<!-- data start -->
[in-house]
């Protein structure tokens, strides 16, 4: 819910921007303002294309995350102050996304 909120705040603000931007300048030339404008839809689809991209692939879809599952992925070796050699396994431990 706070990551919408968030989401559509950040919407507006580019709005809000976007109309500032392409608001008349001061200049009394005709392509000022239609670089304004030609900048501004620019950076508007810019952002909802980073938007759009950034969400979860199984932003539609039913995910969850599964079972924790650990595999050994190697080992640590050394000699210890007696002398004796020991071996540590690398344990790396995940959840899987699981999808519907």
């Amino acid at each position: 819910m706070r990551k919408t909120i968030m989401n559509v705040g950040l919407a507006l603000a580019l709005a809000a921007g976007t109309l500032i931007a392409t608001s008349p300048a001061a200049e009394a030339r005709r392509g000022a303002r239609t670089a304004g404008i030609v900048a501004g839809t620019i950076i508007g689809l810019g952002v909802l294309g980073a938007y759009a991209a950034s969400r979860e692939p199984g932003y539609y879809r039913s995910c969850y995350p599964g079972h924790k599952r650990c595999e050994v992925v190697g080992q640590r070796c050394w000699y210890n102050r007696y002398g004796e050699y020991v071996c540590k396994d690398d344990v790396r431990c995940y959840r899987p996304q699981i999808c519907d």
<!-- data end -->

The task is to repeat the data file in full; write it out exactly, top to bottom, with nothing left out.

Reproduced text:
[in-house]
């Protein structure tokens, strides 16, 4: 819910921007303002294309995350102050996304 909120705040603000931007300048030339404008839809689809991209692939879809599952992925070796050699396994431990 706070990551919408968030989401559509950040919407507006580019709005809000976007109309500032392409608001008349001061200049009394005709392509000022239609670089304004030609900048501004620019950076508007810019952002909802980073938007759009950034969400979860199984932003539609039913995910969850599964079972924790650990595999050994190697080992640590050394000699210890007696002398004796020991071996540590690398344990790396995940959840899987699981999808519907």
């Amino acid at each position: 819910m706070r990551k919408t909120i968030m989401n559509v705040g950040l919407a507006l603000a580019l709005a809000a921007g976007t109309l500032i931007a392409t608001s008349p300048a001061a200049e009394a030339r005709r392509g000022a303002r239609t670089a304004g404008i030609v900048a501004g839809t620019i950076i508007g689809l810019g952002v909802l294309g980073a938007y759009a991209a950034s969400r979860e692939p199984g932003y539609y879809r039913s995910c969850y995350p599964g079972h924790k599952r650990c595999e050994v992925v190697g080992q640590r070796c050394w000699y210890n102050r007696y002398g004796e050699y020991v071996c540590k396994d690398d344990v790396r431990c995940y959840r899987p996304q699981i999808c519907d």